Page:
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Frederic Karikese
Amazones et Afriques
Photographic exhibition



When one speaks of nude photography, given the morality of the general public, one is automatically obliged to put up with complicit, allusive smirks which supposedly serve to underline one's membership in a sect of pornographers hidden behind the veil of the word "art".
I could add further that many "abstract" artists, considered in terms of their work and their message, state publically that those working with the representation of human beauty (i.e. nude) must necessarily have some slight "problem". One finds oneself thereby relegated to a community of the mentally disturbed just let loose by the new Article 180.
And then if one goes even further and speaks of erotic photography, one is immediately cast as defender of those obscene photographs in adult magazines that many of us leered at at an age when it was difficult, culturally, to imagine eroticism as a creative proposition of relations between the sexes who, after all, according to all religions, were divinely created. Here arises the difficulty in presenting a photography show which uses erotic images as its means of expression.
This does not seem the place to carry on about semantic differences such as the meaning of eroticism or pornography, nor is it fair to take advantage of the spectator's time throwing in facts to specify the variety of areas which utilize erotic images.
The only food for thought I would like to offer here regards the semantic origin of the word eroticism. I remember as a student when my classical lit. teacher called Eros that God on Olympus who was in charge of running relations between the sexes of the animal species through the highly erotic use of a bow and a few arrows.
Luckily erotic art still exists, and except for some chastity vows, mankind falls in love and reproduces, all thanks to that little pest who has amused himself for milennia shooting his arrows at human beings.
Therefore, if after having read these lines, you think the content of this exhibition might disturb your sense of decency, please stop here.


Frederic Karikase was born in Burundi (Africa) in 1948 of a Burundi mother and a Belgian father - a classic adventurer who spent his life travelling around Africa, winning and losing fortunes in a variety of adventurous enterprises. The young Frederic, of European nationality, was in a Belgian hospital from the age of five for medical treatments which continued until the age of 18 when he returned to his native land, Africa, in search of his roots. Three years later, he went back to Belgium for medical reasons and except for a break of a single year, he spent the next 12 years living in the same hospital.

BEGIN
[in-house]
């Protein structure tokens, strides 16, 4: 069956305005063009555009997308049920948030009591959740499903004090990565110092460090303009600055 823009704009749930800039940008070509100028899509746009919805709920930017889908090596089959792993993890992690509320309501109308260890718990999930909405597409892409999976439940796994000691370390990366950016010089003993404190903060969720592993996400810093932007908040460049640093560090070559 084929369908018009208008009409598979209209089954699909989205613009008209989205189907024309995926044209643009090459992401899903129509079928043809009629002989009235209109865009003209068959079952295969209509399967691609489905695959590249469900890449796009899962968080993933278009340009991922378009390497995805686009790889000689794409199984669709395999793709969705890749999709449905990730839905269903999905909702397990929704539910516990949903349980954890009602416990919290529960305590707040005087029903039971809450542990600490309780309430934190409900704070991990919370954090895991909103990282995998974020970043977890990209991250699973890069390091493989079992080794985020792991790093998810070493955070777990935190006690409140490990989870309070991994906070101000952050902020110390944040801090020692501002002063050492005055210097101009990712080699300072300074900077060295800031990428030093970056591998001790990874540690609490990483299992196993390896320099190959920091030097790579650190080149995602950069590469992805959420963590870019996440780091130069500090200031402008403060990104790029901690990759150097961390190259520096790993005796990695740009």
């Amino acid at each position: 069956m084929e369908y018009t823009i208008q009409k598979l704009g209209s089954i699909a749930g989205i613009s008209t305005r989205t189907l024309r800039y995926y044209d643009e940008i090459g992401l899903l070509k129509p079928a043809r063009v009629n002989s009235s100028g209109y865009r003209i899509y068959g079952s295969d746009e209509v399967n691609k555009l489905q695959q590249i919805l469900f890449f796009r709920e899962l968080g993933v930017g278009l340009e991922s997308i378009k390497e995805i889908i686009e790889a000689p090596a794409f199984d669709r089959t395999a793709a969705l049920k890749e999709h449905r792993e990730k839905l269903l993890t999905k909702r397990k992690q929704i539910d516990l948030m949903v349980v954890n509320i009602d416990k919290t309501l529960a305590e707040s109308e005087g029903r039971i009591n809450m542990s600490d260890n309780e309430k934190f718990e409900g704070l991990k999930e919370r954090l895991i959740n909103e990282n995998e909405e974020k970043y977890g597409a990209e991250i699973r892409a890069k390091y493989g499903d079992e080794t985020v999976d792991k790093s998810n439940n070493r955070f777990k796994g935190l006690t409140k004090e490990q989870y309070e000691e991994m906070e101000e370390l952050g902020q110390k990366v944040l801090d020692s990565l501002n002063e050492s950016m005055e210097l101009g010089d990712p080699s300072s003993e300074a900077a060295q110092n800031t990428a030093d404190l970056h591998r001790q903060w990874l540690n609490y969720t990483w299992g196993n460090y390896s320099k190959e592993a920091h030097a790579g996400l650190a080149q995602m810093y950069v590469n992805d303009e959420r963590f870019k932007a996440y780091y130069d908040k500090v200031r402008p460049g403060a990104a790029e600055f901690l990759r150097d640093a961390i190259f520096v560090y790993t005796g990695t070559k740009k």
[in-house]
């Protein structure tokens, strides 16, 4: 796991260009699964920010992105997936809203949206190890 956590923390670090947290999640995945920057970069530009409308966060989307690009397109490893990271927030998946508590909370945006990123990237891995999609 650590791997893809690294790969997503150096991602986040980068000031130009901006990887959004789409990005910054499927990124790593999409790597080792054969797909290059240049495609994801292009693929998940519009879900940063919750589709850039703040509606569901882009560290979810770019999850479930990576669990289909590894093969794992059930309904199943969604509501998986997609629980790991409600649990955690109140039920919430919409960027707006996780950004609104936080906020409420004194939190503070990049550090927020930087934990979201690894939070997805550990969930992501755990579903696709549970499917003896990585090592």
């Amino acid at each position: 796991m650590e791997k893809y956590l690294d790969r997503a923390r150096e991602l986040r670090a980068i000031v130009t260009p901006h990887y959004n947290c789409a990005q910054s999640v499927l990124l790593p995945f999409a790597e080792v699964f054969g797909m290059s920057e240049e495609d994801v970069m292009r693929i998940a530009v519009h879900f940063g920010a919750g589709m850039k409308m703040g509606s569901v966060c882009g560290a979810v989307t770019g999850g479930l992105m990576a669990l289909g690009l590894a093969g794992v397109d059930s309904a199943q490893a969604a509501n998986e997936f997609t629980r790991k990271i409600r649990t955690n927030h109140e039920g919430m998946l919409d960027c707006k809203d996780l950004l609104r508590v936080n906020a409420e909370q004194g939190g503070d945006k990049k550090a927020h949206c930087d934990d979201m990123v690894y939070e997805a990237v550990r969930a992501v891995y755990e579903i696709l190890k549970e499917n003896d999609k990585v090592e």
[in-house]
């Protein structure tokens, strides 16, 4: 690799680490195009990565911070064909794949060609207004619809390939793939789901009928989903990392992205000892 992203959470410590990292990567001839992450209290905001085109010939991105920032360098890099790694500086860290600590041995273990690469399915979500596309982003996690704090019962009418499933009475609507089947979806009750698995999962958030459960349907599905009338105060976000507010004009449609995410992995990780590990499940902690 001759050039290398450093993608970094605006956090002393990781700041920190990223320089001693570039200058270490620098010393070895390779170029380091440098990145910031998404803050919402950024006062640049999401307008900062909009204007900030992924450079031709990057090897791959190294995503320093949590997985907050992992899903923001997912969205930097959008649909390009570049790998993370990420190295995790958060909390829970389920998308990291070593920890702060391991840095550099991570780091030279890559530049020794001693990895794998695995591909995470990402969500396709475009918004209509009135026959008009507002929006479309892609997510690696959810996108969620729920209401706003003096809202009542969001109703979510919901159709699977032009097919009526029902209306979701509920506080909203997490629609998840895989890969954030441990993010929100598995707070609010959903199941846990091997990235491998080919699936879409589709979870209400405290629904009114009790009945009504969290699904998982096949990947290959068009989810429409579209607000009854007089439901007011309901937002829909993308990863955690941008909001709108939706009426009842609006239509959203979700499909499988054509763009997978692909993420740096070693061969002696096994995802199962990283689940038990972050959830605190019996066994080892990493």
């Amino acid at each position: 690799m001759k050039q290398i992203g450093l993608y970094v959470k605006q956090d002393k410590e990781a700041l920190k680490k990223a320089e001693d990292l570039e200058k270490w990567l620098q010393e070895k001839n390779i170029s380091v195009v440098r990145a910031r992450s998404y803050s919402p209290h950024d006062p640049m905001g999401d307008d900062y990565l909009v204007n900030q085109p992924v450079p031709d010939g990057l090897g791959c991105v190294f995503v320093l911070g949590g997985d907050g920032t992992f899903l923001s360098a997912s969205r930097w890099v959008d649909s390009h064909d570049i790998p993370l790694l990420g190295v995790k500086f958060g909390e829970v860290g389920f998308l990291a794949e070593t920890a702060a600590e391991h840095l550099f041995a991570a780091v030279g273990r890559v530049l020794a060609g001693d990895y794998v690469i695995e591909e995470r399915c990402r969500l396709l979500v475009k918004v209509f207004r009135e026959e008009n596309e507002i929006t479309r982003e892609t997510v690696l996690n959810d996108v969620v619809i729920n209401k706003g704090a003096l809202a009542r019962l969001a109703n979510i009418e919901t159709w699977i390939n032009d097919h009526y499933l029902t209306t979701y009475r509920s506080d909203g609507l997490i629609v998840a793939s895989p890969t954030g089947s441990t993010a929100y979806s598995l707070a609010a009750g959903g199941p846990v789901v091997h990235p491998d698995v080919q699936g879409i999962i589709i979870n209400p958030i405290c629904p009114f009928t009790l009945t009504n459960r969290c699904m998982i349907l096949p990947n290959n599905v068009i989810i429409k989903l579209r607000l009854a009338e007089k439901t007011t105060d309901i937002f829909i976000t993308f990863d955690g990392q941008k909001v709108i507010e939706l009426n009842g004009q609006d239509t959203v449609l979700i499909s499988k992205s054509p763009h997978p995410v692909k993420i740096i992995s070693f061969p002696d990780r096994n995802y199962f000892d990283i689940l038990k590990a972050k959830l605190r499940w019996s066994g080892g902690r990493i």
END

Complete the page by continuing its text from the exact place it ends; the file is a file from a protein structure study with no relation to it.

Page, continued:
His youth was therefore marked by an intense rapport with suffering - his own and that of others. His long-term stay in the nursing home led him to form friendships with other patients in the wards - friendships based on the moment and on the impossibility of foreseeing or organizing a future. As he himself admitted, many of the closest relationships of his youth were lived out exclusively in that hospital environment, ending only when the friends were either discharged or died.
This singular experience in his formative years led Karikese to a profound analysis of the dynamic of pain and suffering - an analysis which is evident in all his work. In fact, his images are permeated with a subtle need to exorcise pain; they are a hymn to survival, to endurance and the need to be healed.
One should not be surprised, or ashamed, before Karikese' work if the first instinctive reaction be the Freudian desire to shut one's eyes, to run away from this human reality built on suffering and the impossibility of self-sufficiency. What Karikese shows is much more painful than images of an ethnic massacre; it is the portrayal of a systematic search for the strength to survive.
The works presented on this occassion are taken from a series particularly close to Frederic's heart - "mes amazones" and "mes afriques", portraying different aspects of the artist's creative life. On the one hand, he presents the idea of the fusion of the biological being with medical equipment designed to maintain one's vital functions, uniting their realities so fully that he manages to create some of the strangest cyborg creatures in the history of that genre. On the other hand, he presents us with his roots, expressing tribal dynamics straight from his African blood, but mixed with his reality as a citizen of Europe.
Frederic Karikese lives and works in Huy, a town near Liege in the French-speaking part of Belgium.

Leonardo Damiani

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